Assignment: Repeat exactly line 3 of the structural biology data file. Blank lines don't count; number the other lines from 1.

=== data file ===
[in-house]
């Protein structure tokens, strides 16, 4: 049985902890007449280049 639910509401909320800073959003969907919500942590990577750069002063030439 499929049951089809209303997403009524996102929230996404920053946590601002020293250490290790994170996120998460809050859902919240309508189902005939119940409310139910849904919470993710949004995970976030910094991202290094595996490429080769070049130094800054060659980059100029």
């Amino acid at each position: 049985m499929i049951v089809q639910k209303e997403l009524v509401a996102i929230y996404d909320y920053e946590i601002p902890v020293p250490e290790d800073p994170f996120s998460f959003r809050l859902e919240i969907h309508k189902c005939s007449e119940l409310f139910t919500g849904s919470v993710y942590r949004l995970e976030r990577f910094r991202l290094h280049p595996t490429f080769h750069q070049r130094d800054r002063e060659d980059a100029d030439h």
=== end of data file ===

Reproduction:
């Amino acid at each position: 049985m499929i049951v089809q639910k209303e997403l009524v509401a996102i929230y996404d909320y920053e946590i601002p902890v020293p250490e290790d800073p994170f996120s998460f959003r809050l859902e919240i969907h309508k189902c005939s007449e119940l409310f139910t919500g849904s919470v993710y942590r949004l995970e976030r990577f910094r991202l290094h280049p595996t490429f080769h750069q070049r130094d800054r002063e060659d980059a100029d030439h």